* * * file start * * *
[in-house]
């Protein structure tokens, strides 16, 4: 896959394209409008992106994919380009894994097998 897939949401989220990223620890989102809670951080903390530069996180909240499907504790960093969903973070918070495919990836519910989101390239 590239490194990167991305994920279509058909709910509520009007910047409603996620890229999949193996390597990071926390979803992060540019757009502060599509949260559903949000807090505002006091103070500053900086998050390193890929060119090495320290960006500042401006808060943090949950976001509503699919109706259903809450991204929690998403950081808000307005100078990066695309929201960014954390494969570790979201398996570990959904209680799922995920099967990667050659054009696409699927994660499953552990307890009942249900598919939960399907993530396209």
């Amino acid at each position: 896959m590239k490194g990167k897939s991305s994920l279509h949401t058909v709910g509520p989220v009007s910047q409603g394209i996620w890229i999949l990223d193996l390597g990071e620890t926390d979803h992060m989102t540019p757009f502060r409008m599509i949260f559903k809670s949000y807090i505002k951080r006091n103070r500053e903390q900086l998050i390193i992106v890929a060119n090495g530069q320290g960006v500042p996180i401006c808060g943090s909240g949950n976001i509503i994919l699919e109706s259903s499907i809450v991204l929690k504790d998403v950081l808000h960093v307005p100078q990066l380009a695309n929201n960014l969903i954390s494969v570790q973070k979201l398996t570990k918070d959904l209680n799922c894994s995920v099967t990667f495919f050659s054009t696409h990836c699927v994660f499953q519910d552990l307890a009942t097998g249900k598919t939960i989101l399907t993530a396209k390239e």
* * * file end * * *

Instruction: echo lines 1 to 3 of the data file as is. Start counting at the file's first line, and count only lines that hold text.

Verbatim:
[in-house]
């Protein structure tokens, strides 16, 4: 896959394209409008992106994919380009894994097998 897939949401989220990223620890989102809670951080903390530069996180909240499907504790960093969903973070918070495919990836519910989101390239 590239490194990167991305994920279509058909709910509520009007910047409603996620890229999949193996390597990071926390979803992060540019757009502060599509949260559903949000807090505002006091103070500053900086998050390193890929060119090495320290960006500042401006808060943090949950976001509503699919109706259903809450991204929690998403950081808000307005100078990066695309929201960014954390494969570790979201398996570990959904209680799922995920099967990667050659054009696409699927994660499953552990307890009942249900598919939960399907993530396209």
């Amino acid at each position: 896959m590239k490194g990167k897939s991305s994920l279509h949401t058909v709910g509520p989220v009007s910047q409603g394209i996620w890229i999949l990223d193996l390597g990071e620890t926390d979803h992060m989102t540019p757009f502060r409008m599509i949260f559903k809670s949000y807090i505002k951080r006091n103070r500053e903390q900086l998050i390193i992106v890929a060119n090495g530069q320290g960006v500042p996180i401006c808060g943090s909240g949950n976001i509503i994919l699919e109706s259903s499907i809450v991204l929690k504790d998403v950081l808000h960093v307005p100078q990066l380009a695309n929201n960014l969903i954390s494969v570790q973070k979201l398996t570990k918070d959904l209680n799922c894994s995920v099967t990667f495919f050659s054009t696409h990836c699927v994660f499953q519910d552990l307890a009942t097998g249900k598919t939960i989101l399907t993530a396209k390239e």